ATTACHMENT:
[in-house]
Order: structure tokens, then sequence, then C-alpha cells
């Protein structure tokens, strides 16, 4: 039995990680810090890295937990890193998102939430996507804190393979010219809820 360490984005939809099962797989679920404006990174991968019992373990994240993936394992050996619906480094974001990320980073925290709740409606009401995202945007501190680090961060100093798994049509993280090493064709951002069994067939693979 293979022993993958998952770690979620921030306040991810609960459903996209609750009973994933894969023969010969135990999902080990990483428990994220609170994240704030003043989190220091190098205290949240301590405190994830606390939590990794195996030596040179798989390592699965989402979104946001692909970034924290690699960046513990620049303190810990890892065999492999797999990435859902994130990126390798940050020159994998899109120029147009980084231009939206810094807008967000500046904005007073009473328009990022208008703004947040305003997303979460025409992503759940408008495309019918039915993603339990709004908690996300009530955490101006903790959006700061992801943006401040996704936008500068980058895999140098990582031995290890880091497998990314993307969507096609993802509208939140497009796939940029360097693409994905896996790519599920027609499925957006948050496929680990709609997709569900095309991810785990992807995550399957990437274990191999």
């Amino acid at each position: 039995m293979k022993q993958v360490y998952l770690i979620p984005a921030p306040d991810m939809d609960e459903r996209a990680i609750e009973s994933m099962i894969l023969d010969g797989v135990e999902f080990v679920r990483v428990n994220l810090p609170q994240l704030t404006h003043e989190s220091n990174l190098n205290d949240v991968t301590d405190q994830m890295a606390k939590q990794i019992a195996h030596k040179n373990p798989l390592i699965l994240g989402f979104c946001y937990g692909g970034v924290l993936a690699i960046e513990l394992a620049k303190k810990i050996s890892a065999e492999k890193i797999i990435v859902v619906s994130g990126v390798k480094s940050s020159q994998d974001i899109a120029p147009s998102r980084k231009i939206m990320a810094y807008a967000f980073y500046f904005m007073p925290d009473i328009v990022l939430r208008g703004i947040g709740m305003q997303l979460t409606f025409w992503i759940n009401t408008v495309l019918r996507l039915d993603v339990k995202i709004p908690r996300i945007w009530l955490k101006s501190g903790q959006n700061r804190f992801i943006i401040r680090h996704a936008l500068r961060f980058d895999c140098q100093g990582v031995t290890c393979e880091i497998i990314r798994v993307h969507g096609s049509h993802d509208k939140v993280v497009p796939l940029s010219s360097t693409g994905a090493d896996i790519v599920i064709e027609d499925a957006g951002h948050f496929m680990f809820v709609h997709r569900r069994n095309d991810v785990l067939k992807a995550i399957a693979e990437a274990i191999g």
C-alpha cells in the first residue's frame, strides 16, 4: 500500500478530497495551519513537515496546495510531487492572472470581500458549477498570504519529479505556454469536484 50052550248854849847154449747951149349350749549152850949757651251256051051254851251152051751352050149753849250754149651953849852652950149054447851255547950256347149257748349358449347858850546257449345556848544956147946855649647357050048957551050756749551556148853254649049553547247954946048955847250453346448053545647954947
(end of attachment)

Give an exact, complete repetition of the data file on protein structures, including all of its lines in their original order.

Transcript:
[in-house]
Order: structure tokens, then sequence, then C-alpha cells
């Protein structure tokens, strides 16, 4: 039995990680810090890295937990890193998102939430996507804190393979010219809820 360490984005939809099962797989679920404006990174991968019992373990994240993936394992050996619906480094974001990320980073925290709740409606009401995202945007501190680090961060100093798994049509993280090493064709951002069994067939693979 293979022993993958998952770690979620921030306040991810609960459903996209609750009973994933894969023969010969135990999902080990990483428990994220609170994240704030003043989190220091190098205290949240301590405190994830606390939590990794195996030596040179798989390592699965989402979104946001692909970034924290690699960046513990620049303190810990890892065999492999797999990435859902994130990126390798940050020159994998899109120029147009980084231009939206810094807008967000500046904005007073009473328009990022208008703004947040305003997303979460025409992503759940408008495309019918039915993603339990709004908690996300009530955490101006903790959006700061992801943006401040996704936008500068980058895999140098990582031995290890880091497998990314993307969507096609993802509208939140497009796939940029360097693409994905896996790519599920027609499925957006948050496929680990709609997709569900095309991810785990992807995550399957990437274990191999």
């Amino acid at each position: 039995m293979k022993q993958v360490y998952l770690i979620p984005a921030p306040d991810m939809d609960e459903r996209a990680i609750e009973s994933m099962i894969l023969d010969g797989v135990e999902f080990v679920r990483v428990n994220l810090p609170q994240l704030t404006h003043e989190s220091n990174l190098n205290d949240v991968t301590d405190q994830m890295a606390k939590q990794i019992a195996h030596k040179n373990p798989l390592i699965l994240g989402f979104c946001y937990g692909g970034v924290l993936a690699i960046e513990l394992a620049k303190k810990i050996s890892a065999e492999k890193i797999i990435v859902v619906s994130g990126v390798k480094s940050s020159q994998d974001i899109a120029p147009s998102r980084k231009i939206m990320a810094y807008a967000f980073y500046f904005m007073p925290d009473i328009v990022l939430r208008g703004i947040g709740m305003q997303l979460t409606f025409w992503i759940n009401t408008v495309l019918r996507l039915d993603v339990k995202i709004p908690r996300i945007w009530l955490k101006s501190g903790q959006n700061r804190f992801i943006i401040r680090h996704a936008l500068r961060f980058d895999c140098q100093g990582v031995t290890c393979e880091i497998i990314r798994v993307h969507g096609s049509h993802d509208k939140v993280v497009p796939l940029s010219s360097t693409g994905a090493d896996i790519v599920i064709e027609d499925a957006g951002h948050f496929m680990f809820v709609h997709r569900r069994n095309d991810v785990l067939k992807a995550i399957a693979e990437a274990i191999g």
C-alpha cells in the first residue's frame, strides 16, 4: 500500500478530497495551519513537515496546495510531487492572472470581500458549477498570504519529479505556454469536484 50052550248854849847154449747951149349350749549152850949757651251256051051254851251152051751352050149753849250754149651953849852652950149054447851255547950256347149257748349358449347858850546257449345556848544956147946855649647357050048957551050756749551556148853254649049553547247954946048955847250453346448053545647954947